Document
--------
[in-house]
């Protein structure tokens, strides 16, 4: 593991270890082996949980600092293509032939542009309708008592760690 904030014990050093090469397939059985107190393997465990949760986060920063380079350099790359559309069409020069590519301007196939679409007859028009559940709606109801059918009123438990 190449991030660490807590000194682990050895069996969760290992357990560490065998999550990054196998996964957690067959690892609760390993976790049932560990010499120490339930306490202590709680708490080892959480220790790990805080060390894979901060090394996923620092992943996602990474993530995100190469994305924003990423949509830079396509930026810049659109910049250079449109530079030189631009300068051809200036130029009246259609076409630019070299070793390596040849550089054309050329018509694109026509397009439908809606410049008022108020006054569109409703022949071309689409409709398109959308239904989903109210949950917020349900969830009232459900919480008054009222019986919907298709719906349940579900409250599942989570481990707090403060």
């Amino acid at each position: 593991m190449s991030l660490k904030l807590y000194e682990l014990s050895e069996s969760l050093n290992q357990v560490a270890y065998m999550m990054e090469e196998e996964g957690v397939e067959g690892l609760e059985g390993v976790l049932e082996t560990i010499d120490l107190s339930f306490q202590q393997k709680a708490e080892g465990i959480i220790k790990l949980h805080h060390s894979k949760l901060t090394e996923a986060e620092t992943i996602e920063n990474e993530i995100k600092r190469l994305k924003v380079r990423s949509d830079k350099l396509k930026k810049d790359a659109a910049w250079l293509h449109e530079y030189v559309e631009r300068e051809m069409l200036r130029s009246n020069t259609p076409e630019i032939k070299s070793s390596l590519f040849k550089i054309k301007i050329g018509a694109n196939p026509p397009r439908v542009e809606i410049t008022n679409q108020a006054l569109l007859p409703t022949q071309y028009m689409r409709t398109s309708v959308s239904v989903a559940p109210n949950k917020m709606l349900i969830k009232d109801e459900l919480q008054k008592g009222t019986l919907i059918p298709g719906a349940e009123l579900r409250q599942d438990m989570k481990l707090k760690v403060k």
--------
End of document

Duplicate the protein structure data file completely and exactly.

[in-house]
């Protein structure tokens, strides 16, 4: 593991270890082996949980600092293509032939542009309708008592760690 904030014990050093090469397939059985107190393997465990949760986060920063380079350099790359559309069409020069590519301007196939679409007859028009559940709606109801059918009123438990 190449991030660490807590000194682990050895069996969760290992357990560490065998999550990054196998996964957690067959690892609760390993976790049932560990010499120490339930306490202590709680708490080892959480220790790990805080060390894979901060090394996923620092992943996602990474993530995100190469994305924003990423949509830079396509930026810049659109910049250079449109530079030189631009300068051809200036130029009246259609076409630019070299070793390596040849550089054309050329018509694109026509397009439908809606410049008022108020006054569109409703022949071309689409409709398109959308239904989903109210949950917020349900969830009232459900919480008054009222019986919907298709719906349940579900409250599942989570481990707090403060």
């Amino acid at each position: 593991m190449s991030l660490k904030l807590y000194e682990l014990s050895e069996s969760l050093n290992q357990v560490a270890y065998m999550m990054e090469e196998e996964g957690v397939e067959g690892l609760e059985g390993v976790l049932e082996t560990i010499d120490l107190s339930f306490q202590q393997k709680a708490e080892g465990i959480i220790k790990l949980h805080h060390s894979k949760l901060t090394e996923a986060e620092t992943i996602e920063n990474e993530i995100k600092r190469l994305k924003v380079r990423s949509d830079k350099l396509k930026k810049d790359a659109a910049w250079l293509h449109e530079y030189v559309e631009r300068e051809m069409l200036r130029s009246n020069t259609p076409e630019i032939k070299s070793s390596l590519f040849k550089i054309k301007i050329g018509a694109n196939p026509p397009r439908v542009e809606i410049t008022n679409q108020a006054l569109l007859p409703t022949q071309y028009m689409r409709t398109s309708v959308s239904v989903a559940p109210n949950k917020m709606l349900i969830k009232d109801e459900l919480q008054k008592g009222t019986l919907i059918p298709g719906a349940e009123l579900r409250q599942d438990m989570k481990l707090k760690v403060k």